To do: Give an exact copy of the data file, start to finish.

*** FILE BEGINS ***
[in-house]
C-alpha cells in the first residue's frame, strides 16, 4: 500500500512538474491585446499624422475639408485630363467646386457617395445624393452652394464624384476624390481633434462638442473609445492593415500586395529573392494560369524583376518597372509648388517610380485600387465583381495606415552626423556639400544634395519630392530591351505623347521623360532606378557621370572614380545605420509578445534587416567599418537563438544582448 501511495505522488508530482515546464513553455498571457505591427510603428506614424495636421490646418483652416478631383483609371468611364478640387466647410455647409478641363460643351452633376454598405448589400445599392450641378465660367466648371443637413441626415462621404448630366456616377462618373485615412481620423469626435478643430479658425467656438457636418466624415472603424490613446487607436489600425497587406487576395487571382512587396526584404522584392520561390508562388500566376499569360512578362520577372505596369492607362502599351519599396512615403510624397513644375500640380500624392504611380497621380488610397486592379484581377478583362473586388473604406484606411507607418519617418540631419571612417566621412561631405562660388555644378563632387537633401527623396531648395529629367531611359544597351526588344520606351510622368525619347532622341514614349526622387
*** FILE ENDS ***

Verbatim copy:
[in-house]
C-alpha cells in the first residue's frame, strides 16, 4: 500500500512538474491585446499624422475639408485630363467646386457617395445624393452652394464624384476624390481633434462638442473609445492593415500586395529573392494560369524583376518597372509648388517610380485600387465583381495606415552626423556639400544634395519630392530591351505623347521623360532606378557621370572614380545605420509578445534587416567599418537563438544582448 501511495505522488508530482515546464513553455498571457505591427510603428506614424495636421490646418483652416478631383483609371468611364478640387466647410455647409478641363460643351452633376454598405448589400445599392450641378465660367466648371443637413441626415462621404448630366456616377462618373485615412481620423469626435478643430479658425467656438457636418466624415472603424490613446487607436489600425497587406487576395487571382512587396526584404522584392520561390508562388500566376499569360512578362520577372505596369492607362502599351519599396512615403510624397513644375500640380500624392504611380497621380488610397486592379484581377478583362473586388473604406484606411507607418519617418540631419571612417566621412561631405562660388555644378563632387537633401527623396531648395529629367531611359544597351526588344520606351510622368525619347532622341514614349526622387